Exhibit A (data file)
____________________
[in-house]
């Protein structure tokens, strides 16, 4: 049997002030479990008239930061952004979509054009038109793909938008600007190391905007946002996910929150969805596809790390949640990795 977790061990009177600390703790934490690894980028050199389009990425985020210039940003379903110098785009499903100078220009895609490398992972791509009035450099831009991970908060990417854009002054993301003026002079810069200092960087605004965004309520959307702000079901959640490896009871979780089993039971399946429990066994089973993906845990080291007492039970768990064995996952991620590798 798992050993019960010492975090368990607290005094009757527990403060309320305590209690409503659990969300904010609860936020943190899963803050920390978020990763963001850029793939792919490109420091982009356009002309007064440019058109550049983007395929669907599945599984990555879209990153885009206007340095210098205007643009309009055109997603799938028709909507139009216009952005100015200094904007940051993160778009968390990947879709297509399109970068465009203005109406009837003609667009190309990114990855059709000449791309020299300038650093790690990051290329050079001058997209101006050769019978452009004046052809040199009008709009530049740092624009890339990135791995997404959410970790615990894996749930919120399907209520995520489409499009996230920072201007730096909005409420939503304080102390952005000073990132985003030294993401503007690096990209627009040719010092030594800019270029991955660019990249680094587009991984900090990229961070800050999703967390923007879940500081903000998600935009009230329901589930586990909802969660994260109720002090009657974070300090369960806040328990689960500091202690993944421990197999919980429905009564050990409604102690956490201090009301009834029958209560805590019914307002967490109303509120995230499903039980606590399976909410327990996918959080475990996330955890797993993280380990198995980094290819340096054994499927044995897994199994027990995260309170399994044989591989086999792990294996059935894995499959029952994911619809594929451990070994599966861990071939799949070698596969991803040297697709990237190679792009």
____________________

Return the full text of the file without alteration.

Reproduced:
[in-house]
């Protein structure tokens, strides 16, 4: 049997002030479990008239930061952004979509054009038109793909938008600007190391905007946002996910929150969805596809790390949640990795 977790061990009177600390703790934490690894980028050199389009990425985020210039940003379903110098785009499903100078220009895609490398992972791509009035450099831009991970908060990417854009002054993301003026002079810069200092960087605004965004309520959307702000079901959640490896009871979780089993039971399946429990066994089973993906845990080291007492039970768990064995996952991620590798 798992050993019960010492975090368990607290005094009757527990403060309320305590209690409503659990969300904010609860936020943190899963803050920390978020990763963001850029793939792919490109420091982009356009002309007064440019058109550049983007395929669907599945599984990555879209990153885009206007340095210098205007643009309009055109997603799938028709909507139009216009952005100015200094904007940051993160778009968390990947879709297509399109970068465009203005109406009837003609667009190309990114990855059709000449791309020299300038650093790690990051290329050079001058997209101006050769019978452009004046052809040199009008709009530049740092624009890339990135791995997404959410970790615990894996749930919120399907209520995520489409499009996230920072201007730096909005409420939503304080102390952005000073990132985003030294993401503007690096990209627009040719010092030594800019270029991955660019990249680094587009991984900090990229961070800050999703967390923007879940500081903000998600935009009230329901589930586990909802969660994260109720002090009657974070300090369960806040328990689960500091202690993944421990197999919980429905009564050990409604102690956490201090009301009834029958209560805590019914307002967490109303509120995230499903039980606590399976909410327990996918959080475990996330955890797993993280380990198995980094290819340096054994499927044995897994199994027990995260309170399994044989591989086999792990294996059935894995499959029952994911619809594929451990070994599966861990071939799949070698596969991803040297697709990237190679792009």